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The Gospel book known to scholars as the Codex Aureus of St. Emmeram (Munich, Bayerische Staatsbibliothek, Clm 14000) is a lavishly decorated manuscript produced in 870 for the Car­olingian king and subsequent emperor Charles the Bald (823-877). Although the manuscript has been much admired and its art frequently reproduced, many questions remain concerning the Codex Aureus and its miniatures, both individually and as parts of a program. This article examines the relationship between text and image in the two full-page miniatures, which represent the enthroned Charles the Bald facing an image of the twenty-four elders adoring the Lamb. It reads the illuminations as a diptych by looking at the writings of John Scotus, known as Eriugena ( ca. 810-ca. 877), the poet, philosopher, and master of the school to whom the Codex Aureus's captions have been attributed. By assimilating the king to Christ, the Word made flesh, the two-page opening captures the king's imperial aspiration and related expectations for salvation. The miniatures not only compose a statement of ruler theology but also introduce Charles the Bald, who was the principal viewer of the manuscript, to a process of spiritual ascension through intellectual contemplation. This process was designed to elevate the king's mind above the temporal world in order to accomplish a mystical union with God, a theosis.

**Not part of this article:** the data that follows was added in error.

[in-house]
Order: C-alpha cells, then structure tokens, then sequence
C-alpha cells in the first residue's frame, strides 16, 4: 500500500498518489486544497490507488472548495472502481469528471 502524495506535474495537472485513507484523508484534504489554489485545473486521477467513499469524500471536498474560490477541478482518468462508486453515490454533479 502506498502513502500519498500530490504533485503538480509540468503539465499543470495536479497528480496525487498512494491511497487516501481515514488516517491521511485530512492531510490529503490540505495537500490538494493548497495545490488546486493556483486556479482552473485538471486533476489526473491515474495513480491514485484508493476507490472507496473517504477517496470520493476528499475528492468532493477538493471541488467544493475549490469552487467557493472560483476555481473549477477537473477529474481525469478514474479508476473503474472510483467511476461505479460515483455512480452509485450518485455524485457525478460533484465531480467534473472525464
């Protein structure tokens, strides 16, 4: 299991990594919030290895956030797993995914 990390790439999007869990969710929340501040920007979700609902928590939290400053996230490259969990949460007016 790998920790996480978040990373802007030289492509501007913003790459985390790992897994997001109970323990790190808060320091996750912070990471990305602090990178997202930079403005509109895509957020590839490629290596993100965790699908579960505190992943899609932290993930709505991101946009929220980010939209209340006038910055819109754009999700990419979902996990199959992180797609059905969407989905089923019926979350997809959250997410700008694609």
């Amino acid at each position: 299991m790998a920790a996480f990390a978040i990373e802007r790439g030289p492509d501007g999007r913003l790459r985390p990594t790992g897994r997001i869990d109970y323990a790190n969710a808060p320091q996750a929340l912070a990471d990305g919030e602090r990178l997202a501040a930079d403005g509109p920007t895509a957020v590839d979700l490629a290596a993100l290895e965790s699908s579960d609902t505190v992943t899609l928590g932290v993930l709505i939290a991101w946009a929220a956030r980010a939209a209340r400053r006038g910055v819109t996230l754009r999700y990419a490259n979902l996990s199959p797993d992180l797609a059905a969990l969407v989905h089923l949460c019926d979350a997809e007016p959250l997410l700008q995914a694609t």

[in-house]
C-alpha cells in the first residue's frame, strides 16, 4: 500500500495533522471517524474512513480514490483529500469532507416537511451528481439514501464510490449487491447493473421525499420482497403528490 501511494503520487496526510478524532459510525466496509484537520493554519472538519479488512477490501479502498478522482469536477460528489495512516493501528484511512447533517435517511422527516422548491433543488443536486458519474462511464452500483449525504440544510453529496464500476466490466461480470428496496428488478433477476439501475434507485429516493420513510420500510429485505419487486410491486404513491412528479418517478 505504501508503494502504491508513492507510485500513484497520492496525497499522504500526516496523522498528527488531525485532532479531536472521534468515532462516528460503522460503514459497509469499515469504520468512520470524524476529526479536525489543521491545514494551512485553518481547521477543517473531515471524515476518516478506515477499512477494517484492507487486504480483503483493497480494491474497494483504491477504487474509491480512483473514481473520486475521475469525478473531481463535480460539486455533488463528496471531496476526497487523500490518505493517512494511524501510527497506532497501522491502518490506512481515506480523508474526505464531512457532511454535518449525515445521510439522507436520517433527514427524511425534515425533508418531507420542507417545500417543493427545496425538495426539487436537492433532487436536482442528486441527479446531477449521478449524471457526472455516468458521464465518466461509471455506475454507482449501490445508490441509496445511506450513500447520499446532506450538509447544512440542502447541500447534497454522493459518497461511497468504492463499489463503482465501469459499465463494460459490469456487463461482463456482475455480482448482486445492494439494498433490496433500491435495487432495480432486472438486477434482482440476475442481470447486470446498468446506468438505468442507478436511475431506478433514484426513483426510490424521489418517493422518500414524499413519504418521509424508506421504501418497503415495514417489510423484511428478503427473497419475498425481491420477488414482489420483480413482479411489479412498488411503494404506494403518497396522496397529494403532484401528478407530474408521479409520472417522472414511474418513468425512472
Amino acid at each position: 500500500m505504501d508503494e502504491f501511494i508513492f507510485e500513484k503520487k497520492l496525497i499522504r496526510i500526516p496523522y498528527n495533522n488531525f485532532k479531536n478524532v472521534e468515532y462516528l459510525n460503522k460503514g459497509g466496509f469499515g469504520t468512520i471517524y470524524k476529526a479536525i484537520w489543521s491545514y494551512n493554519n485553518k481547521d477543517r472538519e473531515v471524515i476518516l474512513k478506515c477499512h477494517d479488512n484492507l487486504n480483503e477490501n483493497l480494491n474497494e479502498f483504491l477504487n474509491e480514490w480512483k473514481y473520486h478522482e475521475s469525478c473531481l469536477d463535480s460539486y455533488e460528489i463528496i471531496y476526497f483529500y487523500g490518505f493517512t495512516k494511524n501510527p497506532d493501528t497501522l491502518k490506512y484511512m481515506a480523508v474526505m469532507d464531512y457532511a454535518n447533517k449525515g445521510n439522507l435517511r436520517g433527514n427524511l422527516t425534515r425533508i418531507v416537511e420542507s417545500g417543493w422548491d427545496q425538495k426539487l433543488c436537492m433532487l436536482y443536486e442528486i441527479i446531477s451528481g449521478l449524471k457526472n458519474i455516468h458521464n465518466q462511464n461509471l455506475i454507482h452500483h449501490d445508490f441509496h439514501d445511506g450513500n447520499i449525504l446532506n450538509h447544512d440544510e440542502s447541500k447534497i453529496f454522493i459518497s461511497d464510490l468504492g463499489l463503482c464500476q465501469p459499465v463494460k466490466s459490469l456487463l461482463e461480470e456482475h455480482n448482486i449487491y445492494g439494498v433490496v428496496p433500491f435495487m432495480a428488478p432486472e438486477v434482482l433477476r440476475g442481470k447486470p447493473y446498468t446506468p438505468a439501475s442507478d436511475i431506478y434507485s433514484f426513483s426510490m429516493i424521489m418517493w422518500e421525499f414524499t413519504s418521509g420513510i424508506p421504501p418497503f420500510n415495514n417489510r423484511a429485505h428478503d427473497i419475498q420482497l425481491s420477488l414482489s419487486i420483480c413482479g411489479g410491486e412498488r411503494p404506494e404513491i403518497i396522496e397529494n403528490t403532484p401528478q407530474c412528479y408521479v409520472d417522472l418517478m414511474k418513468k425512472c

© 2018 by the International Center of Medieval Art. All rights reserved.. Original published version available at

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